Testing:

Civilization V is a turn-based strategy game. The premise is to play as one of 18 civilizations and lead the civilization from the "dawn of man" up to the space age. This latest iteration of the Civilization series uses a new game engine and massive changes to the way the AI is used throughout the game. Civilization V is developed by Firaxis Games and is published by 2K games and was released for Windows in September of 2010. Testing will be done using actual game play with FPS measured by Fraps through a series of five turns, 150 turns into the game.

Settings

 

 

 

 

 

 

 

 

 

 

 

 

 

 

 

 

Game to game variation seems to have robbed the Sapphire HD 7950 3GB Vapor-X from the crown here. While it performed admirably for all test runs, its older sibling - the Sapphire HD 7950 OC Edition - takes the crown in Civilization V.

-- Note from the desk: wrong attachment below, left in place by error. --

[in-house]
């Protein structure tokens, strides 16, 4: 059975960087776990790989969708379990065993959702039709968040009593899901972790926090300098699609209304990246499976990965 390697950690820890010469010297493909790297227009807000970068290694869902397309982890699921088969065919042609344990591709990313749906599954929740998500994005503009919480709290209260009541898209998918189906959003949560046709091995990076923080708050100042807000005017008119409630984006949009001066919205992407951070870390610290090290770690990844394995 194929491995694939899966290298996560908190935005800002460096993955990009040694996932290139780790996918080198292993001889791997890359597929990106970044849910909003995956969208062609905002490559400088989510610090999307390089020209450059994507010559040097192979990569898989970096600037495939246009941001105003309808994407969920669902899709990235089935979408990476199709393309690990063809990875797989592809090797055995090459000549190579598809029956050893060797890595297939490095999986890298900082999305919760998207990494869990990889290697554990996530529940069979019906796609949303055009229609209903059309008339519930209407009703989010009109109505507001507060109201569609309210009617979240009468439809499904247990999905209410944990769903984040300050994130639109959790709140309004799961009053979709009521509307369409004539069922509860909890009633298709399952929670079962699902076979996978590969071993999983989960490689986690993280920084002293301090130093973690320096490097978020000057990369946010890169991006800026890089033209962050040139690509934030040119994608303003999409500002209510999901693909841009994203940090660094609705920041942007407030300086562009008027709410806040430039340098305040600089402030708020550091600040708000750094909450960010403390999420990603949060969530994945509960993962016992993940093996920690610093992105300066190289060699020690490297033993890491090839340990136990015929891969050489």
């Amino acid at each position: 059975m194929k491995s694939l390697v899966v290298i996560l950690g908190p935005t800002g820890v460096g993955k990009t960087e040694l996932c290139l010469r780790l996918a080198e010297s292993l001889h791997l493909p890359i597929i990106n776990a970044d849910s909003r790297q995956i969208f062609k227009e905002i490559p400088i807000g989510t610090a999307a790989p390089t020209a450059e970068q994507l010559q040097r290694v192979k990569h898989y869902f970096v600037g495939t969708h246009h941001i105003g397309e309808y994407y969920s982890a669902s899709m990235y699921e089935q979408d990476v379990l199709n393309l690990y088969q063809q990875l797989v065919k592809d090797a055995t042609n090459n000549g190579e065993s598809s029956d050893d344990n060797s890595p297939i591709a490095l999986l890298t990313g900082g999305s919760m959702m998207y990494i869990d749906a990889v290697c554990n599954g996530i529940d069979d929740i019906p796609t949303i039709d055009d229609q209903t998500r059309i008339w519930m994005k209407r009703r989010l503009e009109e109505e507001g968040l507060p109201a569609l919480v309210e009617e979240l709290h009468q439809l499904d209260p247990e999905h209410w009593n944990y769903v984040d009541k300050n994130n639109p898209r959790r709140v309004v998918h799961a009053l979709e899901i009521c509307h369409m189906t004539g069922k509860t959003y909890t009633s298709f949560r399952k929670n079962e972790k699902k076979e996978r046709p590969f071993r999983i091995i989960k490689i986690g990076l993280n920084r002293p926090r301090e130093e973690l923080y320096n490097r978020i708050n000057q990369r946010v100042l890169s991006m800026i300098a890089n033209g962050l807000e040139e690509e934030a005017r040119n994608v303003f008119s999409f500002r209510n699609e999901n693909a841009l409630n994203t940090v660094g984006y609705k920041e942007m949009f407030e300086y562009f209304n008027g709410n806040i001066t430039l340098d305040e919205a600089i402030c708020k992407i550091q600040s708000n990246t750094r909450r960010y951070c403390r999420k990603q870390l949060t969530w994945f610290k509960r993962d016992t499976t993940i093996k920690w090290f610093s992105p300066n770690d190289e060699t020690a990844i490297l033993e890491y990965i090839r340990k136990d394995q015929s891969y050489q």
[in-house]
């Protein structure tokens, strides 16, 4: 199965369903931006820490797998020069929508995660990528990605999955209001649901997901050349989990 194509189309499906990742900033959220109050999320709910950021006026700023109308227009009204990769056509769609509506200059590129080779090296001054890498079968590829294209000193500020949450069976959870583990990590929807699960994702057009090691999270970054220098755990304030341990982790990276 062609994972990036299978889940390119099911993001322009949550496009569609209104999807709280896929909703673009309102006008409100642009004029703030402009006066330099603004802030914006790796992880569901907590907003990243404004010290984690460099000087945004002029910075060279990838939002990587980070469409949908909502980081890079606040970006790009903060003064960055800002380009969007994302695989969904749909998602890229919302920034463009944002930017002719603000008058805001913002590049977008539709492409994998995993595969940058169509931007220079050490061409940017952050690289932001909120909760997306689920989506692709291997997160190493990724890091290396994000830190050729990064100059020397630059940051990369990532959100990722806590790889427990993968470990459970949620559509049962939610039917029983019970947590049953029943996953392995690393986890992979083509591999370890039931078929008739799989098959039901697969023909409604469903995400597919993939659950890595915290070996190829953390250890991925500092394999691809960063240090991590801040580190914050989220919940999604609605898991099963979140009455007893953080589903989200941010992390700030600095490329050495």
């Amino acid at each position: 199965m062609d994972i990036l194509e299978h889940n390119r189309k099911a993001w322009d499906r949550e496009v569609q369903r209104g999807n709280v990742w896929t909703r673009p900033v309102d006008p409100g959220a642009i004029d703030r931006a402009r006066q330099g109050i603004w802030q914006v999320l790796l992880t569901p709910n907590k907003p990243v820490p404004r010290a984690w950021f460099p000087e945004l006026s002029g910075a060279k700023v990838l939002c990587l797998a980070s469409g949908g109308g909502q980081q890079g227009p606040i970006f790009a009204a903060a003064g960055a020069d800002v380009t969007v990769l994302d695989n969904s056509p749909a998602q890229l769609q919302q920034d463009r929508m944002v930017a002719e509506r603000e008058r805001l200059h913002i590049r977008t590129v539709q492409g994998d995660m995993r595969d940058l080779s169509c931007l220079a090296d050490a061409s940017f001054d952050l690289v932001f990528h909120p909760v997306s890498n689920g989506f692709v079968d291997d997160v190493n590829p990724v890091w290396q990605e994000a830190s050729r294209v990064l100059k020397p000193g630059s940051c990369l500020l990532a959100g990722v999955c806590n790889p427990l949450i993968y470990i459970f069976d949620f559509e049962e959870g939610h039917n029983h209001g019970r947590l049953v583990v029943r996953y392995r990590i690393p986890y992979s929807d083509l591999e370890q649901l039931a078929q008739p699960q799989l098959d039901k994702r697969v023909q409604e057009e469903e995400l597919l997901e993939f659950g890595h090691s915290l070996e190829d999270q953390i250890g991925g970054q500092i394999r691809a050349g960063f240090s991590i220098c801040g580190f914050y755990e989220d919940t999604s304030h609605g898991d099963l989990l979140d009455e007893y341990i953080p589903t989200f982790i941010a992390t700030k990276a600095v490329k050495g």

Testing:

DiRT 3 is the third iteration of this series. Published and developed by Codemasters, this game uses the EGO 2.0 game engine and was released in the US on PC in May of 2011.

Settings

 

 

 

 

 

 

 

 

 

 

 

 

 

 

 

 

 

 

The Sapphire HD 7950 3GB Vapor-X simply laughs at this game. Even in Eyefinity, it delivered buttery smooth frame rates and topped the pack in terms of overall FPS.

Testing:

Mafia II is a third-person shooter that puts you into the shoes of a poor, Sicilian immigrant, Vito Scarletta. Vito has just returned home from serving overseas in the liberation of fascist Italy, to avoiding his jail sentence, to finding his family in debt. The debt must be repaid by the end of the week, and his childhood friend, Joe Barbaro, conveniently happens to have questionable connections that he assures will help Vito clear the debt by that time. As such, Vito is sucked into a world of quick cash. Released in North America for PC in August of 2010, the game was developed by 2K Czech, published by 2K, and uses the Illusion 1.3 game engine.